Contee explained that the beauty of working in the tech industry is that it can be done from anywhere as long as one has a computer and Internet access, which is why those employed at Attentive.ly are stationed throughout the U.S. Contee’s current home base is in San Francisco.
“I was a long time [Washington] D.C. resident and only went away for college and teaching in China for a year. Moving to California was a huge risk but I just felt that I had in some ways missed out on the first wave of web innovation and really wanted to meet the new people in this industry,” she recalled, adding that a cutting edge environment is essential in order to achieve innovation.
“The culture out here in the Bay Area is the opposite of conservative. No matter what industry there are many transplants. It’s exotic to meet someone who hasn’t moved out here,” Contee added. “Essentially we’re all in-country immigrants, a foundation of people who are daring and brave and want to make a big change in their life and from there you have a community who is very forward looking, futuristic, or experimental. It’s very different from the communities who continue to do things the same way because it has always been done that way.”
When asked if she believed her education at such prestigious universities as Yale and Georgetown played a key role in her success, Contee was quick to note that although higher learning is important, dedication to one’s craft is paramount.
“Even though I’ve worked with the best [web] developers and designers, I’m actually the worst coder ever. You don’t have to be a rocket scientist to have a job in technology; you have to be passionate and try to inspire people,” she said.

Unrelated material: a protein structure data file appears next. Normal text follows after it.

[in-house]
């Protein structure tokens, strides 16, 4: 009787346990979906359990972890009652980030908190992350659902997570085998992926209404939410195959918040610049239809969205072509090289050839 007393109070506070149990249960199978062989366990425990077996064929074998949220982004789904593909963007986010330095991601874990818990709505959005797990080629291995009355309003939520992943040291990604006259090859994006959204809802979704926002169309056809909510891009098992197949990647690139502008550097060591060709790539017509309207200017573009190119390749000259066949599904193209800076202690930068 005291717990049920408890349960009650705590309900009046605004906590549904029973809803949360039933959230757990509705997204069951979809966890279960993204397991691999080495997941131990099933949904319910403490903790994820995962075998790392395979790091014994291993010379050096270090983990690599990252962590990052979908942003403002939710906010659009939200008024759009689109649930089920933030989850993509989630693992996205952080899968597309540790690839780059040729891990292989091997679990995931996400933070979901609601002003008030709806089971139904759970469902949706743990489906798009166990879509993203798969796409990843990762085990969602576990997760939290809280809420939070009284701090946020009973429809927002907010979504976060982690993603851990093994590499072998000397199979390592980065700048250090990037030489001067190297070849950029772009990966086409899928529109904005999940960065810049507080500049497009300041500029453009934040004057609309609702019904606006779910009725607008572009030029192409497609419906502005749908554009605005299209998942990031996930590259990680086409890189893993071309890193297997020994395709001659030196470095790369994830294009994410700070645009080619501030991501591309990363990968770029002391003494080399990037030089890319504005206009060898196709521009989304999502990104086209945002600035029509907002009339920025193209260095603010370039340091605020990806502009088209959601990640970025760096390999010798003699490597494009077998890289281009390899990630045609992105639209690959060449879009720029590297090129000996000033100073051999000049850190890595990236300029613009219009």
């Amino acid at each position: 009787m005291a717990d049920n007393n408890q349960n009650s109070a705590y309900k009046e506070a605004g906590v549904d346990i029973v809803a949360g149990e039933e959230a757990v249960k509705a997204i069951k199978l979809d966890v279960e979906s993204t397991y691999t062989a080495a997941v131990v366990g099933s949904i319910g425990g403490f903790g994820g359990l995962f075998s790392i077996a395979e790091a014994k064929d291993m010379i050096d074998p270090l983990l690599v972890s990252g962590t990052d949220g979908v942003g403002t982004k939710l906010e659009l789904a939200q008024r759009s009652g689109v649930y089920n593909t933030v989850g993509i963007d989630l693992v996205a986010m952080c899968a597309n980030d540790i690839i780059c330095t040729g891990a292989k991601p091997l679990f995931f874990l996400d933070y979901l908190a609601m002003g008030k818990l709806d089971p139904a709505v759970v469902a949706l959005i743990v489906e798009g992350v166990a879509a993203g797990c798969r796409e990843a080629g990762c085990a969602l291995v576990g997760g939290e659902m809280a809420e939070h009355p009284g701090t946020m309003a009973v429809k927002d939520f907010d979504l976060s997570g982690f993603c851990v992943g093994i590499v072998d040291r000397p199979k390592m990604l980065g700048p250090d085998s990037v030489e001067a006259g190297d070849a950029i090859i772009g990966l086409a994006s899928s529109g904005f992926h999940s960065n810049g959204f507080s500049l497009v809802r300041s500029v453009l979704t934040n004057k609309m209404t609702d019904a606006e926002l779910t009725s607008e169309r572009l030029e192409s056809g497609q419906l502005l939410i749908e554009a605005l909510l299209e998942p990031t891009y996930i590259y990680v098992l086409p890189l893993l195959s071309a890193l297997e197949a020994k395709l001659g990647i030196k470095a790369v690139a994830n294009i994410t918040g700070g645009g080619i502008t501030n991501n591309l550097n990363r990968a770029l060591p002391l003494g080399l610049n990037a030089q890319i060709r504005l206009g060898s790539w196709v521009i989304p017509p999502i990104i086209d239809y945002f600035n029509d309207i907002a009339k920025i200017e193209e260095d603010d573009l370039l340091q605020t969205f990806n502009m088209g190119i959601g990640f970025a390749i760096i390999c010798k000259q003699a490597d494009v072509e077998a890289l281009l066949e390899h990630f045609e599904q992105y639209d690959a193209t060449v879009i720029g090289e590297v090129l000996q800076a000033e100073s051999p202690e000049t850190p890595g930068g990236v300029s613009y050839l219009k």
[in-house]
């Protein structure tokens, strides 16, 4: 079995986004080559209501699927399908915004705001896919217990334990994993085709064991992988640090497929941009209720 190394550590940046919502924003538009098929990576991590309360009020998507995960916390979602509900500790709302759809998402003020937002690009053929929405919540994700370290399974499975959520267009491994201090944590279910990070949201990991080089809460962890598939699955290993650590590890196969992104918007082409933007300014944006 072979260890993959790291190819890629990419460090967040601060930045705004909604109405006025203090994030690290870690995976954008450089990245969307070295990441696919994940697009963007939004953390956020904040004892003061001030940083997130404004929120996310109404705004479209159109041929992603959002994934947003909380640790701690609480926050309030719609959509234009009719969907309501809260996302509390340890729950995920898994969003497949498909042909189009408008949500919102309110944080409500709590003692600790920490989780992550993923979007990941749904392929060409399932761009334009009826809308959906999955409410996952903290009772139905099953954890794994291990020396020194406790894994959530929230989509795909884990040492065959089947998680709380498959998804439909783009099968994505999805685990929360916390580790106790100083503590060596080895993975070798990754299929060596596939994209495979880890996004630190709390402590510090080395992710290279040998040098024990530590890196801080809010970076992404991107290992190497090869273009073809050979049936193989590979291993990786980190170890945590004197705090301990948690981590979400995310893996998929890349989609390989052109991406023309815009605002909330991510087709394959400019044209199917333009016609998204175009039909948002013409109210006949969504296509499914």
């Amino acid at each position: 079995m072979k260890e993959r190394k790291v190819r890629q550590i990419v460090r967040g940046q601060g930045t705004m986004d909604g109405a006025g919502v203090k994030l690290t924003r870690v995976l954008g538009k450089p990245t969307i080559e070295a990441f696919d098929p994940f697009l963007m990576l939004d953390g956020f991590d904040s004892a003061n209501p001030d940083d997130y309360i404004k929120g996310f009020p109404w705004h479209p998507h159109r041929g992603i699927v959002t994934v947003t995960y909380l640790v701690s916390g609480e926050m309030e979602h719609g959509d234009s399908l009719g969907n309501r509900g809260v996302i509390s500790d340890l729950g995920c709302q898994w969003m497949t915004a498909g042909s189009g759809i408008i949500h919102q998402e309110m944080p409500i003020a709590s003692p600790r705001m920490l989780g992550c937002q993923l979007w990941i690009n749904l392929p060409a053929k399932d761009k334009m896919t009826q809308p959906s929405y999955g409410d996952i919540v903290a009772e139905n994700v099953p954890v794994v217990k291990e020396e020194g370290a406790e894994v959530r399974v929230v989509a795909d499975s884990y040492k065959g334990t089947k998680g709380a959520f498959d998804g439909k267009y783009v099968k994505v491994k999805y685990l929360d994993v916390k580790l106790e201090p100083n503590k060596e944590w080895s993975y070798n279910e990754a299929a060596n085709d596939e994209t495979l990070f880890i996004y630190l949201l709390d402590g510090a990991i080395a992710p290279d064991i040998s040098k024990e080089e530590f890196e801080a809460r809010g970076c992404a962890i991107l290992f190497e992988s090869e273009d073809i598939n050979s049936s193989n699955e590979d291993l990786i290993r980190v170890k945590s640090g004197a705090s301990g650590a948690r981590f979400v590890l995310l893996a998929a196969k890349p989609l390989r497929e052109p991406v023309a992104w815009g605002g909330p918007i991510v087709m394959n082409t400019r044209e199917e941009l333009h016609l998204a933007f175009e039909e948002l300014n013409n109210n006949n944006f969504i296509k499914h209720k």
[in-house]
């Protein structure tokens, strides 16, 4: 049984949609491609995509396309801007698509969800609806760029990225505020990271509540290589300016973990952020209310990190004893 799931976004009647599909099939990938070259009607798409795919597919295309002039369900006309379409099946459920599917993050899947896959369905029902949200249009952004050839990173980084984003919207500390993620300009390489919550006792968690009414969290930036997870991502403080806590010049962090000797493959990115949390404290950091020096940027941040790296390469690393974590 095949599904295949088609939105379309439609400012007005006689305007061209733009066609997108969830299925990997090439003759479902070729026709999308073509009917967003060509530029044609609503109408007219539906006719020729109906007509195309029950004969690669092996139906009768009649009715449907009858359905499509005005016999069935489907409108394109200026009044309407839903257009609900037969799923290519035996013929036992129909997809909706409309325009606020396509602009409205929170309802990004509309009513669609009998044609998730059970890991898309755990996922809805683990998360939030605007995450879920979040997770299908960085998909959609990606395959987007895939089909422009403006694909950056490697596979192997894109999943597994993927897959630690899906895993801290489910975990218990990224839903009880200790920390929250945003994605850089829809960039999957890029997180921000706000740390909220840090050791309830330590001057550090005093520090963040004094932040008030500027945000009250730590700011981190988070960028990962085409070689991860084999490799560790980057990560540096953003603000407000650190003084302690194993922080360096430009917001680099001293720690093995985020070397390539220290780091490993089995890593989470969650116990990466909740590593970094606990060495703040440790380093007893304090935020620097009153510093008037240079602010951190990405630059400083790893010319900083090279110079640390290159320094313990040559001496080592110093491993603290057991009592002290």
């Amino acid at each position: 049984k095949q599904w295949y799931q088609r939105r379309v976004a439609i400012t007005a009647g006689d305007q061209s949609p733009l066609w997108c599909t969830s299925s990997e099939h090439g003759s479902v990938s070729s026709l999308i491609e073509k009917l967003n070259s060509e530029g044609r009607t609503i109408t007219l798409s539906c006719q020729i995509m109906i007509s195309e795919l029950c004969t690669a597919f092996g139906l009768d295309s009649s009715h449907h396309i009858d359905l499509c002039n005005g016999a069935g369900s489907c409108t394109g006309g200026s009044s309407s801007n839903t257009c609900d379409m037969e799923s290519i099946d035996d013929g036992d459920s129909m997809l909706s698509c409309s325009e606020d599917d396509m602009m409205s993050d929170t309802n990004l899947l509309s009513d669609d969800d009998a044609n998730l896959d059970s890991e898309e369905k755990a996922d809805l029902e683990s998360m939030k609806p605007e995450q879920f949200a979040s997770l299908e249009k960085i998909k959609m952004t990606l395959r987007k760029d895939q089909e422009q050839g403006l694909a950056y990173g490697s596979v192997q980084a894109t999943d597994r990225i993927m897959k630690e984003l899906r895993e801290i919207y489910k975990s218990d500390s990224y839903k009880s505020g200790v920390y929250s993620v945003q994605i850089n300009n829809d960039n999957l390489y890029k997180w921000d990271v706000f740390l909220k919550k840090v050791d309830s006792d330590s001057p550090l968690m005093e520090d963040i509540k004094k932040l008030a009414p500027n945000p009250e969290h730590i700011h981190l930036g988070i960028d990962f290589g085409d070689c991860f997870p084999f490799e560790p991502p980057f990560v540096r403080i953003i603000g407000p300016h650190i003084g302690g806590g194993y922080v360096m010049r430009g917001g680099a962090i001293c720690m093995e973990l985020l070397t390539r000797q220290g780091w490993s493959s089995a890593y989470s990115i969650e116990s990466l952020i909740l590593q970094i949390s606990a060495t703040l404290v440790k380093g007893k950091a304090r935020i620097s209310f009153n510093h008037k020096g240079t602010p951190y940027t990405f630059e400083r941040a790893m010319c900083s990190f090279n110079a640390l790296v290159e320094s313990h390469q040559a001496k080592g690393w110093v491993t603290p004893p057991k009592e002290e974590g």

Such ideology is why Contee helped create #YesWeCode to educate 100,000 low-opportunity youth to become computer coders.
“#YesWeCode is to encourage others to see the work of technology as a platform for prosperity,” she explained. “It’s discouraging to see the challenge women and minorities have in the technology industry. Even when you look at the current pipeline, which is already too small, there is an even bigger drop-off for women and minorities. It’s really about the health of our economy and our nation. There are millions of tech jobs that will go unfilled in the future.
“Right now in tech, great talent means you’ll never lack for work. Who knows how long that will last but there’s a good 10 to 20 years in our industry. You have a lot of power as an employee in this market,” Contee continued.
When asked what the secret is to her past and almost guaranteed future success, Contee replied, “Any business person who is in it for the long haul will tell you that positivity and exercise and mindfulness helps you to assume the best in people and have a positive dialogue.
“There is no corner of our lives that the Internet hasn’t impacted or disrupted … These aren’t trends, theses aren’t ads, this is the new wave of the business and it’s not going away,” she added. “I encourage your readers to embrace this share of the marketplace.”